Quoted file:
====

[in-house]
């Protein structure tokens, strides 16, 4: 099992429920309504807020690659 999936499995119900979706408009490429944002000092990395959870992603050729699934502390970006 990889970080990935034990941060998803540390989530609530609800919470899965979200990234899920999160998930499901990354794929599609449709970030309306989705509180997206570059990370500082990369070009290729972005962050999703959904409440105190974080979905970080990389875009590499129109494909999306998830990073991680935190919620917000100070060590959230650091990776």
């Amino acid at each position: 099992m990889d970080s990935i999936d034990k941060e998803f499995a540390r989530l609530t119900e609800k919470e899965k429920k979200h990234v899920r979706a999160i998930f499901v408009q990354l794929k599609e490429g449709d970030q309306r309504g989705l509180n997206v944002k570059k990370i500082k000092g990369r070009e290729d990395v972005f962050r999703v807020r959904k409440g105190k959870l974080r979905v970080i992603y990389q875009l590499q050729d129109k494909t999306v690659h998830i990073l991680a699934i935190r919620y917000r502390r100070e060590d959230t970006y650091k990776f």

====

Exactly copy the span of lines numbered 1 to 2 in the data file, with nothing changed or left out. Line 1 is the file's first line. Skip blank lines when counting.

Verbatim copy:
[in-house]
């Protein structure tokens, strides 16, 4: 099992429920309504807020690659 999936499995119900979706408009490429944002000092990395959870992603050729699934502390970006 990889970080990935034990941060998803540390989530609530609800919470899965979200990234899920999160998930499901990354794929599609449709970030309306989705509180997206570059990370500082990369070009290729972005962050999703959904409440105190974080979905970080990389875009590499129109494909999306998830990073991680935190919620917000100070060590959230650091990776």